Lesson 4: Sampling Distributions

Overview Section

In inferential statistics, we want to use characteristics of the sample (i.e. a statistic) to estimate the characteristics of the population (i.e. a parameter).

In Lesson 3, we learned how to define events as random variables. By doing so, we can understand events mathematically by using probability functions, means, and standard deviations. All of this is important because it helps us reach our goal to be able to make inferences about the population based on the sample. But we need more.

If we obtain a random sample and calculate a sample statistic from that sample, the sample statistic is a random variable (wow!). The population parameters, however, are fixed. If the statistic is a random variable, can we find the distribution? The mean? The standard deviation?

The answer is yes! This is why we need to study the sampling distribution of statistics. So what is a sampling distribution?

Sampling Distribution
The sampling distribution of a statistic is a probability distribution based on a large number of samples of size \(n\) from a given population.

Consider this example. A large tank of fish from a hatchery is being delivered to the lake. We want to know the average length of the fish in the tank. Instead of measuring all of the fish, we randomly sample twenty fish and use the sample mean to estimate the population mean.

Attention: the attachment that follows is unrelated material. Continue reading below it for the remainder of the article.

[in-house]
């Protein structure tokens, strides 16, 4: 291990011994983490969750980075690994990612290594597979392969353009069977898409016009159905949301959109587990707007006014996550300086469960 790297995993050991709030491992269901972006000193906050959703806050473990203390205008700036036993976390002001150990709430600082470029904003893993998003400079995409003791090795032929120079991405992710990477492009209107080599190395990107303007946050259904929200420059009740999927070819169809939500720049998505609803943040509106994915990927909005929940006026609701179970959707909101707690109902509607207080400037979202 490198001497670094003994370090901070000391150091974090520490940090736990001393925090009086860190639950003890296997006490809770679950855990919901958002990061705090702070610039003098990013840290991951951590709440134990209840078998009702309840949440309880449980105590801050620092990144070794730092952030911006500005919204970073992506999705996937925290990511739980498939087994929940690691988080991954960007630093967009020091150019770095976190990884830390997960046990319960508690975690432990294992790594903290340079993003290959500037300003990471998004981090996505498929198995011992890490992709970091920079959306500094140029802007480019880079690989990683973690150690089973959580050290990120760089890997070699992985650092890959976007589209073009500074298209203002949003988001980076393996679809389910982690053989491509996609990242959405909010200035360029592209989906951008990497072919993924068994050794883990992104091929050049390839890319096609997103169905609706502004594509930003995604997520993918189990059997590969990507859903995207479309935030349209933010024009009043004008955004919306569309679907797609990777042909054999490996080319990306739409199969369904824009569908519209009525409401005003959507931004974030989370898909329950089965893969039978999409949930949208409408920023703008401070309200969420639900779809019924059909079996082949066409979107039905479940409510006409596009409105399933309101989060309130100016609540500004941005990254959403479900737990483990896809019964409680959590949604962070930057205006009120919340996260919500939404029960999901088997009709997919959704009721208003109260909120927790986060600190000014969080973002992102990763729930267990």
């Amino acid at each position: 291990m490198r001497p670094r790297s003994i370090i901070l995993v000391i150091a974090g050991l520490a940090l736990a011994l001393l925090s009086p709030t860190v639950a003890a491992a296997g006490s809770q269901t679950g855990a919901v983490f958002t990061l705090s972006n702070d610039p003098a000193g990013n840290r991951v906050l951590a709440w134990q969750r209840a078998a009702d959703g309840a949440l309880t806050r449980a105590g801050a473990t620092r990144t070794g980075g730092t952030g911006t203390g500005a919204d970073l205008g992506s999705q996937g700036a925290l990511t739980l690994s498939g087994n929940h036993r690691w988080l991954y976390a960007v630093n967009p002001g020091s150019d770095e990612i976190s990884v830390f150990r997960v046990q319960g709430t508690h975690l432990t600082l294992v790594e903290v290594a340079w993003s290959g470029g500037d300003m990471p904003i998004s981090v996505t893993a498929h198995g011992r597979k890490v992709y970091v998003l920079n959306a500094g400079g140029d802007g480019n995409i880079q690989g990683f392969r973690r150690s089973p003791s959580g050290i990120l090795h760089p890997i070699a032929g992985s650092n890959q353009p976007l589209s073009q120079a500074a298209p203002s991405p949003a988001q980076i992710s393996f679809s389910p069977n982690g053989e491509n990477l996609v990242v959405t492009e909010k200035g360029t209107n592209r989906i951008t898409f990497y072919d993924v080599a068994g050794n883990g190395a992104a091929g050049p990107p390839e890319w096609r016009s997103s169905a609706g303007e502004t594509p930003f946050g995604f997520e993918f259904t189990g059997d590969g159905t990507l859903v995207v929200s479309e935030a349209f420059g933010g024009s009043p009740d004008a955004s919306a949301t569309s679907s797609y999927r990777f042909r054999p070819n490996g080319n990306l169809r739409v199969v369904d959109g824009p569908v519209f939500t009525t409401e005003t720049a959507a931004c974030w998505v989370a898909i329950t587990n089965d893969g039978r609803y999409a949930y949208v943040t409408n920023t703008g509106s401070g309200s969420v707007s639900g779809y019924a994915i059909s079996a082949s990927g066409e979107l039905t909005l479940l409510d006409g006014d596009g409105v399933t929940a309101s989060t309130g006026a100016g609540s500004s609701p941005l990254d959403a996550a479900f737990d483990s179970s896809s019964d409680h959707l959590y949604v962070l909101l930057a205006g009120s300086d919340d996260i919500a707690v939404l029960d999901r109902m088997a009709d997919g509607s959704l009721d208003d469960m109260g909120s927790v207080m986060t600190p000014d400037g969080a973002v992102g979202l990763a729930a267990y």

Denote the sample mean of the twenty fish as \(\bar{x}_1\). Suppose we take a separate sample of size twenty from the same hatchery. Denote that sample mean as \(\bar{x}_2\). Would \(\bar{x}_1\) equal \(\bar{x}_2\)? Not necessarily. What if we took another sample and found the mean? Consider now taking 1000 random samples of size twenty and recording all of the sample means. We could take the 1000 sample means and create a histogram. This would give us a picture of what the distribution of the sample means looks like. The distribution of all of these sample means is the sampling distribution of the sample mean.

We can find the sampling distribution of any sample statistic that would estimate a certain population parameter of interest. In this Lesson, we will focus on the sampling distributions for the sample mean, \(\bar{x}\), and the sample proportion, \(\hat{p}\).

We begin by describing the sampling distribution of the sample mean and then applying the central limit theorem. Last, we will discuss the sampling distribution of the sample proportion.


Upon successful completion of this lesson, you should be able to:

  • Understand the meaning of sampling distribution.
  • Apply the central limit theorem to calculate approximate probabilities for sample means and sample proportions.
  • Describe the sampling distribution of the sample mean and proportion.
  • Identify situations in which the normal distribution and t-distribution may be used to approximate a sampling distribution.